The pipeline analyzes the data one field (§ 3.5) at a time. Because information about each object is contained in five separate frames, one for each filter, the five frames for each field are processed together.
Each frame has instrumental signatures (flat field, bias, cosmic rays, and bad columns) removed, and the global sky value from the psp subtracted. The CCDs are known to be non-linear by of order 2% near saturation; this is not corrected for in the current version of the pipeline. Cosmic rays are found as objects with gradients between adjacent pixels substantially steeper than allowed by the PSF and are interpolated over. Note that our images are marginally well-sampled in 1'' seeing. Previously recognized bad columns are interpolated over using linear prediction (e.g., Rybicki & Press 1992), as are bleed trails from saturated stars.
Objects containing a (found and interpolated-over) cosmic ray are flagged by having the mask bit CR set in flags for that band; objects with any interpolated pixels in them at all (due to bad columns or bleed trails) are flagged by having INTERP set. INTERP_CENTER indicates that a pixel was interpolated over within 3 pixels of the center of the object, and PSF_FLUX_INTERP indicates that at least 20% of the PSF flux is interpolated; in rare cases, photometry of objects with these latter two flags set might be suspect.
Next, objects in the frame are detected and their properties measured in a four step process in each band. First, an object finder is run to detect bright objects. In each band, the object-finder detects pixels which are more than (corresponding roughly to ) above the sky noise; only a single pixel need be over this threshold for an object to be detected at this stage. These objects are flagged as BRIGHT. The extended power-law wings of BRIGHT objects which are saturated are subtracted from the frame. Such stars are marked SUBTRACTED. Then, the sky level is estimated by median-smoothing the frame image on a scale of approximately 100 arcsec; the resulting ``local'' sky image is subtracted from the frame (remember that a global sky determined on an entire frame has already been subtracted). This sky level is stored for each object for each band in the parameter sky (and an associated uncertainty skyErr), in units of asinh magnitudes (§ 4.4.5) per square arcsec. For children of blends (§ 4.4.3), the sky parameter includes the contribution of its siblings.
Third, we find objects by smoothing the image with a Gaussian fit to the PSF, and look for peaks over the (smoothed) sky in each band. After objects are detected, they are ``grown'' more-or-less isotropically by an amount approximately equal to the radius of the seeing disk. We then define an object to be a connected set of pixels which are detected in at least one band. Note that all pixels in the object are subsequently used in the analysis in every band, whether or not they were originally detected in that band. The photometric pipeline never reports an upper limit for the detection of an object, but rather carries out a proper measurement, with its error, for each of the varieties of fluxes listed in § 4.4.5.
Objects detected in a given band at this stage are flagged by setting the mask bit BINNED1 (Table 9) in flags of the PhotoObj class in that band. All pixel values in these BINNED1 objects are then replaced by the background level (with sky noise added in), the frame is rebinned into a image, and the object-finder is run again. The resulting sample is flagged in a similar way with the BINNED2 mask, and pixel values in these objects are replaced with the background level. Finally, we rebin the original pixel data at , and objects found at this stage are flagged BINNED4. The set of detected objects then consists of all objects with pixels flagged BINNED1, BINNED2, or BINNED4.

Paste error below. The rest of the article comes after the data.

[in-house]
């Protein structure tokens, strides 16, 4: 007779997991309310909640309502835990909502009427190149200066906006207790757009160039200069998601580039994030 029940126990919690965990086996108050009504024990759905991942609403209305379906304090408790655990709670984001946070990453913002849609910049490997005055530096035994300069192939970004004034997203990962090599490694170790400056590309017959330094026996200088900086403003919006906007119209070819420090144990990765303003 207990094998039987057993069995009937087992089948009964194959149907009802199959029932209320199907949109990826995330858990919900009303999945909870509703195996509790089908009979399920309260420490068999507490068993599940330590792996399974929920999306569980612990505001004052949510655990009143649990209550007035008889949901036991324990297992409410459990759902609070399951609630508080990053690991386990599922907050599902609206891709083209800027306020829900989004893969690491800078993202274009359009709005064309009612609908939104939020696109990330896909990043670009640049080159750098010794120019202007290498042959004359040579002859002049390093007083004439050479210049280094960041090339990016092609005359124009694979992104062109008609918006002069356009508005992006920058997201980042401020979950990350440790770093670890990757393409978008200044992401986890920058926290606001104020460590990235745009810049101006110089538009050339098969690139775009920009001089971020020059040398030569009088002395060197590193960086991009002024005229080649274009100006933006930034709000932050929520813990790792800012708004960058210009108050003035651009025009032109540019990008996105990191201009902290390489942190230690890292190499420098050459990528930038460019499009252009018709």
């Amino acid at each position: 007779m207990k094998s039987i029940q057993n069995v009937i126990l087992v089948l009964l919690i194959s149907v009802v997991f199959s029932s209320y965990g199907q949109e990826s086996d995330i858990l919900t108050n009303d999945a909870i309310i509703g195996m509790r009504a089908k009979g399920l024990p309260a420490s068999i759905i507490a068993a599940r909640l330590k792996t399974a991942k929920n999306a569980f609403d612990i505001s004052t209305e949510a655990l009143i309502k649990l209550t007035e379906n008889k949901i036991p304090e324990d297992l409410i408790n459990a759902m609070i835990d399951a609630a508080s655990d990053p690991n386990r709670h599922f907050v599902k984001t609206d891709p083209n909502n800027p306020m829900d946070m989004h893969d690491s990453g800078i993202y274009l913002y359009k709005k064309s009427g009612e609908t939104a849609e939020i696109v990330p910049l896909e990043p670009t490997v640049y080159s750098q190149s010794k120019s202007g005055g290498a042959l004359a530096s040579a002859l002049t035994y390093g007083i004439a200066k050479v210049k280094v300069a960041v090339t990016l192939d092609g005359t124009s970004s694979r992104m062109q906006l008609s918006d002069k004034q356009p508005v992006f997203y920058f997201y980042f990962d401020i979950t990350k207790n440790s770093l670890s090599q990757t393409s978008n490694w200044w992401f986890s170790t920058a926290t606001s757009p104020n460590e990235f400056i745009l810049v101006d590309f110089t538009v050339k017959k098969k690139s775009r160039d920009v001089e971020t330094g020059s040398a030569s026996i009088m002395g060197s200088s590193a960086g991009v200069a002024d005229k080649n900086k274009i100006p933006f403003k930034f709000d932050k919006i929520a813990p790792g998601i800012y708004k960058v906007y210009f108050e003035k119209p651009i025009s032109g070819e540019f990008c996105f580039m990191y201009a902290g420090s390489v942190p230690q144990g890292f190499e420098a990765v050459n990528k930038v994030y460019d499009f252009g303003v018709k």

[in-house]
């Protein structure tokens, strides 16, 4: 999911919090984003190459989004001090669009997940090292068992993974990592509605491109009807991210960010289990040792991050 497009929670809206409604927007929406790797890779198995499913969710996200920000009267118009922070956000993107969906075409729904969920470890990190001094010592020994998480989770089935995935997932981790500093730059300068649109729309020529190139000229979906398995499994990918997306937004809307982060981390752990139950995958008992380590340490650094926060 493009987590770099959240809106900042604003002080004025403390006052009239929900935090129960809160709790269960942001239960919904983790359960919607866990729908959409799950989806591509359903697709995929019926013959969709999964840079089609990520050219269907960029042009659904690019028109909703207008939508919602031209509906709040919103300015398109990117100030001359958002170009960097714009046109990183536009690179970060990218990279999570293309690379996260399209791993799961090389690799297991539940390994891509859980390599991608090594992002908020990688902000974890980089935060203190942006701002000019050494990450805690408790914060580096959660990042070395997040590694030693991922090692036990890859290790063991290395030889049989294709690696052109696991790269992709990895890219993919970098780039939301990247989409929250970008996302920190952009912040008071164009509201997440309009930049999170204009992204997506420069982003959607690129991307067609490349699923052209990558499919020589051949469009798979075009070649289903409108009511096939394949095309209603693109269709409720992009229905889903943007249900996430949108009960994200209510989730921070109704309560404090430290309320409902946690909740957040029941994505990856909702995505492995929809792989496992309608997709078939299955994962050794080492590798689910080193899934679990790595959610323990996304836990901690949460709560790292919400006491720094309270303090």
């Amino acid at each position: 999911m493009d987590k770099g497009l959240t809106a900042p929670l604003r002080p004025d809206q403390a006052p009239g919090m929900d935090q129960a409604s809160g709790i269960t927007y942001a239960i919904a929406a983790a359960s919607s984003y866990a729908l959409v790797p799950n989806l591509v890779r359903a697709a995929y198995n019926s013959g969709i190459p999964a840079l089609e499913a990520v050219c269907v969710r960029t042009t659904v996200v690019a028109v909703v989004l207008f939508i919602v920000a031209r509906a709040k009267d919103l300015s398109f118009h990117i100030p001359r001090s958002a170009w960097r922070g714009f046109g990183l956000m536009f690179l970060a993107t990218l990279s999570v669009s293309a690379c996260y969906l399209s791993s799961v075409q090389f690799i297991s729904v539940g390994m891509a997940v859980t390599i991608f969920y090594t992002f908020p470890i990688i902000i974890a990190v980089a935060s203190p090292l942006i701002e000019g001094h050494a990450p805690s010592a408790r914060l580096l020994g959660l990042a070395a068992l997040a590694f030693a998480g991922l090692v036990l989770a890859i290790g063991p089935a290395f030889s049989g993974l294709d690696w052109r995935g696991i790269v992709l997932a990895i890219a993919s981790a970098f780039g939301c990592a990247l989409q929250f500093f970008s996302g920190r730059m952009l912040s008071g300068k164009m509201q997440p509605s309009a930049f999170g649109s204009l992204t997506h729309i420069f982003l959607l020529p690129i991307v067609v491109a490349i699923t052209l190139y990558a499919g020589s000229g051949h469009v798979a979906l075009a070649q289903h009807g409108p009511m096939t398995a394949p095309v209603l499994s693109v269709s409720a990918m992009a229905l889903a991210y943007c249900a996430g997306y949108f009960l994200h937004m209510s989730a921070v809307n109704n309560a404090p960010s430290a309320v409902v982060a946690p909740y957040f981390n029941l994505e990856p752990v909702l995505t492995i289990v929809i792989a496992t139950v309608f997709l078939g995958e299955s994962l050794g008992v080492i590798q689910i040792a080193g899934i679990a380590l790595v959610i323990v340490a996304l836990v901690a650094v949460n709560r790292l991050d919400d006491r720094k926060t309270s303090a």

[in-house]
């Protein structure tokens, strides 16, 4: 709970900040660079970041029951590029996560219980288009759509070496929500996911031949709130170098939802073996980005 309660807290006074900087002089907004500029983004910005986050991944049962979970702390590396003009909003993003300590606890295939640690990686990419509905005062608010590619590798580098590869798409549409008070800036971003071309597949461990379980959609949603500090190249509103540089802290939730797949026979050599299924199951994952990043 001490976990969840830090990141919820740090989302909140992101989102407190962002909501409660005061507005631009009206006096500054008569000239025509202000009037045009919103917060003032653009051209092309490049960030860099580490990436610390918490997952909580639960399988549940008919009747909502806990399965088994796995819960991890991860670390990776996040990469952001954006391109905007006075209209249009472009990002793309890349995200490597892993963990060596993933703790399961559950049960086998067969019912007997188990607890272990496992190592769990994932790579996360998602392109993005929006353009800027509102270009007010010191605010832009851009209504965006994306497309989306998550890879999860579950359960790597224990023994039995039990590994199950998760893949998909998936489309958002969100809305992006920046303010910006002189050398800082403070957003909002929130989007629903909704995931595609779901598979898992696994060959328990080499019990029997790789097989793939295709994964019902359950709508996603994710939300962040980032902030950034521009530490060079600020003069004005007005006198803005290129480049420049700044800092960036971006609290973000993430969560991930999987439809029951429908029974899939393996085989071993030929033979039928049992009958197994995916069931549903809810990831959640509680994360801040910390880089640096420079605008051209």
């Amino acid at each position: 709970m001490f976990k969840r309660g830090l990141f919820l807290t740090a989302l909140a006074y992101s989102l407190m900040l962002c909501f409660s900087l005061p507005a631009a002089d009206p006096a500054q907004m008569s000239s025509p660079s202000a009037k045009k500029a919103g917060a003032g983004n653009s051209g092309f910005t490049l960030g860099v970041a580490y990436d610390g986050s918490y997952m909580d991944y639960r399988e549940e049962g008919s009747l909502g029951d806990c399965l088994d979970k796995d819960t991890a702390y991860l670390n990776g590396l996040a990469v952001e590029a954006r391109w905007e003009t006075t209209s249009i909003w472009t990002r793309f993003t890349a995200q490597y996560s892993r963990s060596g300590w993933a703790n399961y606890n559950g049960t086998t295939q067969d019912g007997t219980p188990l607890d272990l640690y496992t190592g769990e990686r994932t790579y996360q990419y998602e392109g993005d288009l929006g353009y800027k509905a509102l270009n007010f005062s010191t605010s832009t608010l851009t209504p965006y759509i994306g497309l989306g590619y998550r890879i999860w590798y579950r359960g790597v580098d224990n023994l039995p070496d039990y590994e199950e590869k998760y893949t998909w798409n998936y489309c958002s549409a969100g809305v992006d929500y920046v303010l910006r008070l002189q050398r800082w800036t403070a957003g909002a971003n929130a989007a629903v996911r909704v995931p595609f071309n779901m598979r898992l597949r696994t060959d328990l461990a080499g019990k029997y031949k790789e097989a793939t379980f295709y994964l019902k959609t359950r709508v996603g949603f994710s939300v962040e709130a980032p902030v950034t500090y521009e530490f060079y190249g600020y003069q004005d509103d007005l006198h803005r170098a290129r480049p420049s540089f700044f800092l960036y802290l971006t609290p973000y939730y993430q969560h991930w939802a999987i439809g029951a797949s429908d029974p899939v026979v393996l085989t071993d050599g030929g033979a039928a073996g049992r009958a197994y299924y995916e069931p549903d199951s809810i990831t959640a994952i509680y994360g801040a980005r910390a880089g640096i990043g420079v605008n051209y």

Fourth, the pipeline measures the properties of each object, including the position, as well as several measures of flux and shape, described more fully below. It attempts to determine whether each object actually consists of more than one object projected on the sky, and if so, to deblend such a ``parent'' object into its constituent ``children'', self-consistently across the bands (thus all children have measurements in all bands). Then it again measures the properties of these individual children. Bright objects are measured twice: once with a global sky, and no deblending run; this detection is flagged BRIGHT, and a second time with a local sky. For most purposes, only the latter is useful, and thus one should reject all objects flagged BRIGHT in compiling a sample of objects for study.
Other flag bits listed in Table 9 that are useful at this stage are:
Finally, the pipeline outputs the measured quantities for each object, including all of the BRIGHT objects, all the parents, and all the children. In the following sections, we discuss how to interpret these outputs.
A typical frame at high Galactic latitudes contains of order 1000 objects, including of order 5 objects chosen deliberately in regions where no objects are detected; these are used to place sky fibers for spectroscopy, and are classified as Sky. Repeat observations of a given area of sky in roughly 1.5'' seeing shows that our 95% completeness limit for stars is , and ; the completeness drops to zero over roughly half a magnitude. These numbers are somewhat worse than quoted in the SDSS Project Book york00, as that calculation assumed 1'' seeing and slightly broader filters.